“We felt it on our commutes: Kindle backs were the new book covers to stare at. Something was changing in our visual landscape, we were losing something,” Callahan told Mic. For her, creating CoverSpy was about acknowledging the kind of connection that might be lost with e-readers.

“One day I was standing on the subway reading,” said Callahan, recalling a time she was wrapped up reading about F. Scott Fitzgerald and The Great Gatsby. She looked up, and lo and behold, the woman holding the pole next to her was reading Gatsby at that very moment.

Link to the rest at Mic.com and thanks to Dave for the tip.

Yet another reason why PG is glad that he’s married.

Ebooks, Kindle

78 Comments to “This Is What You’re Missing Out On When Using an E-Reader Instead of a Real Book”

  1. Ah, but with an ereader, no one can see that you’re actually reading 50 Shades of Grey…

  2. That sounds like an East Coast problems (i.e., you have to keep most of what a book makes because you have to pay for NY rents when you’re a publisher). I don’t know that I’ve ever seen anyone anywhere reading a novel while I was out and about in my normal life, but I’ve never lived somewhere with a train system.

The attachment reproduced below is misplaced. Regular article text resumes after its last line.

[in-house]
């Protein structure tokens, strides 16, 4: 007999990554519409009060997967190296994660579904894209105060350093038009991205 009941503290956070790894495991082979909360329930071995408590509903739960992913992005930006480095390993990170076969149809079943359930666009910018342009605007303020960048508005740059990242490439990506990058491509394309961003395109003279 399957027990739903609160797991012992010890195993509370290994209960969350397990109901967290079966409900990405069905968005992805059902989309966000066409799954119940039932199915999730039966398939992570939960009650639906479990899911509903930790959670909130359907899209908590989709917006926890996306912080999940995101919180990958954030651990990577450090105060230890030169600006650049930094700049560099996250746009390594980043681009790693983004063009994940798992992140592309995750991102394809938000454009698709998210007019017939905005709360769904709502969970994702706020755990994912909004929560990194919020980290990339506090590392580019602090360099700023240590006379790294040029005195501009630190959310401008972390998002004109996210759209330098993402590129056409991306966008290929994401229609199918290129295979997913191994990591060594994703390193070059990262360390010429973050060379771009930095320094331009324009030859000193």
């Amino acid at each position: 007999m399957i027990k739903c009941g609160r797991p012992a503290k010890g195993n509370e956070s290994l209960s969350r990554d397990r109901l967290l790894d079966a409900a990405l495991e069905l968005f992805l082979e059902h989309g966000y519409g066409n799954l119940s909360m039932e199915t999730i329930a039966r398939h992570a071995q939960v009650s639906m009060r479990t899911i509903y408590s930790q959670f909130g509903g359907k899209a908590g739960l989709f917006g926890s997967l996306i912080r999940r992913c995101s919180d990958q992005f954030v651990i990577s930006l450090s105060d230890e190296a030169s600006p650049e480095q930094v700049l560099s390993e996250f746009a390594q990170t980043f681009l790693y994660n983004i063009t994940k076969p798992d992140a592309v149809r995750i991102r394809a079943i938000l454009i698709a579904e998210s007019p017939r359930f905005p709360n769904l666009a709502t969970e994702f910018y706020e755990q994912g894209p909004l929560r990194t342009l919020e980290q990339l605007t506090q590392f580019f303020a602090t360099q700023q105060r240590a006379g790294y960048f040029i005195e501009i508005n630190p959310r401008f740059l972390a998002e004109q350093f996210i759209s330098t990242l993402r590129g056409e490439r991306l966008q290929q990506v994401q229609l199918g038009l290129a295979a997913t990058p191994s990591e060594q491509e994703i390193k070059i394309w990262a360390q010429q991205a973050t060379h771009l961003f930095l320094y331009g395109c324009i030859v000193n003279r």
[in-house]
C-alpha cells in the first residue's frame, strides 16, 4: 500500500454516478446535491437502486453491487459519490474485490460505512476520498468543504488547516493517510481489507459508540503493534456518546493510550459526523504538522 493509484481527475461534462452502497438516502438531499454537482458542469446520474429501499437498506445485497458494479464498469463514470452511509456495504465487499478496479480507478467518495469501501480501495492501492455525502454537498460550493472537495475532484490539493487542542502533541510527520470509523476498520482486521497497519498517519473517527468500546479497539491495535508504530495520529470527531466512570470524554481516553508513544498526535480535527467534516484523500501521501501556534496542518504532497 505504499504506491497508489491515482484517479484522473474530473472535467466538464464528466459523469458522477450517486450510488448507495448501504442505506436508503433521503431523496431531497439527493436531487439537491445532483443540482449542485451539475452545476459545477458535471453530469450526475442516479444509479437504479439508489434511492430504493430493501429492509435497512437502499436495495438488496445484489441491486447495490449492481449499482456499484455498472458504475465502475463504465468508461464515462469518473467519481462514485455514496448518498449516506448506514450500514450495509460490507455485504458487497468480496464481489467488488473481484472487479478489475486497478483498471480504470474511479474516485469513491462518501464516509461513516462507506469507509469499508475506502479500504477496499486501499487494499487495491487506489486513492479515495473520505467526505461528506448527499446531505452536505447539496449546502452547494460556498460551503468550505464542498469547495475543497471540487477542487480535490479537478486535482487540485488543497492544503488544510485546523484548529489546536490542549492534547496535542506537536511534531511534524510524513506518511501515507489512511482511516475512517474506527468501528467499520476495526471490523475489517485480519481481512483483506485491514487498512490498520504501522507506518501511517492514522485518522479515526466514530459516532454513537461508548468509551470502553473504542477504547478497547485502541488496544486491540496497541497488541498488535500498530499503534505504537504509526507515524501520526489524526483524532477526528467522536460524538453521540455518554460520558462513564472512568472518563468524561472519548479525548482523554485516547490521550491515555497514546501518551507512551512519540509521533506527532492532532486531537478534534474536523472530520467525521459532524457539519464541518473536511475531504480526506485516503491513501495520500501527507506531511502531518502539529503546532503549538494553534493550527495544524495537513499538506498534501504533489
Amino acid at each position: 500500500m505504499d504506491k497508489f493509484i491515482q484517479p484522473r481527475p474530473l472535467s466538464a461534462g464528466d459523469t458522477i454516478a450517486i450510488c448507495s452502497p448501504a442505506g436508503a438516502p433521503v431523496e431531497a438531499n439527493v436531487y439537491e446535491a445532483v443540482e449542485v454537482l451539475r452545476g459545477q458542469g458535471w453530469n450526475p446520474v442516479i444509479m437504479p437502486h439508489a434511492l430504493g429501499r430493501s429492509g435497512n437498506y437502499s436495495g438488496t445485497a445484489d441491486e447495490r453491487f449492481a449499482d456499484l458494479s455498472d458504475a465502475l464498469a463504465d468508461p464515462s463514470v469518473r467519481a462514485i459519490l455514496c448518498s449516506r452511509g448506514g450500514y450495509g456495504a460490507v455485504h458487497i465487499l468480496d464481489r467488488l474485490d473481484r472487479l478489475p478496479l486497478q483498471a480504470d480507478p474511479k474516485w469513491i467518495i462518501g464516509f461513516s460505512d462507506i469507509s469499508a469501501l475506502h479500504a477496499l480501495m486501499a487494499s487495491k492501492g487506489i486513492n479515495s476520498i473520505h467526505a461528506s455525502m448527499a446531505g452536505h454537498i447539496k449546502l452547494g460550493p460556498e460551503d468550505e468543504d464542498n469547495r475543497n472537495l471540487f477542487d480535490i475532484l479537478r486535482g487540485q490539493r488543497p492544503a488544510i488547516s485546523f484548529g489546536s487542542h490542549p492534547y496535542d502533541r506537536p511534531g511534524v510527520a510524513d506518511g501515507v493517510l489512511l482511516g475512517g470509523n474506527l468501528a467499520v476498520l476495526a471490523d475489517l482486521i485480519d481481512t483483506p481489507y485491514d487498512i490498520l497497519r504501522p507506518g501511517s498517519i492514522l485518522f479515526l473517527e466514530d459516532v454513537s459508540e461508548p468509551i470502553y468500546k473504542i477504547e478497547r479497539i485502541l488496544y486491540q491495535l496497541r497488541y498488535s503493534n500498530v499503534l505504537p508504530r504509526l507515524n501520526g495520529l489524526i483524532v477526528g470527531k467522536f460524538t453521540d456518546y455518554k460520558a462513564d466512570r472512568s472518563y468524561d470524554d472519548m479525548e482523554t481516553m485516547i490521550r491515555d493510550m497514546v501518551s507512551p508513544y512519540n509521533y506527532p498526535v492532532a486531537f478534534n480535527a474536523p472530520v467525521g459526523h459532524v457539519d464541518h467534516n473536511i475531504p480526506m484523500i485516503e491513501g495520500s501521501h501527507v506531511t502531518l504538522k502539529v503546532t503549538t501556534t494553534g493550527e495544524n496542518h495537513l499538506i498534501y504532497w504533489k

Those poor, poor singles who used to connect through book covers. Guess they’ll have to, I don’t know, use dating apps (new technology!) or something on that tablet of theirs.

  3. I would think an ereader would pose even more of an opportunity to break the ice and chat because it’s a mystery of what is being read. You look at a book cover and you know right away.

    Of course, this article sounds like it was written by an extrovert, who might not realize that when people are reading, they may not want to get chatted up.

  4. Easy solution to those still dating (I, too, am grateful and happy to be married): You lean over, engage the other party with a speaking glance, and say, “What do you like to read?”

    There. Got that sorted for ya.

    • But what if it turns out that they like to read *gasp* trashy romances or other commercial dreck? Better to just judge them by the cover of the book they’re reading before engaging with them.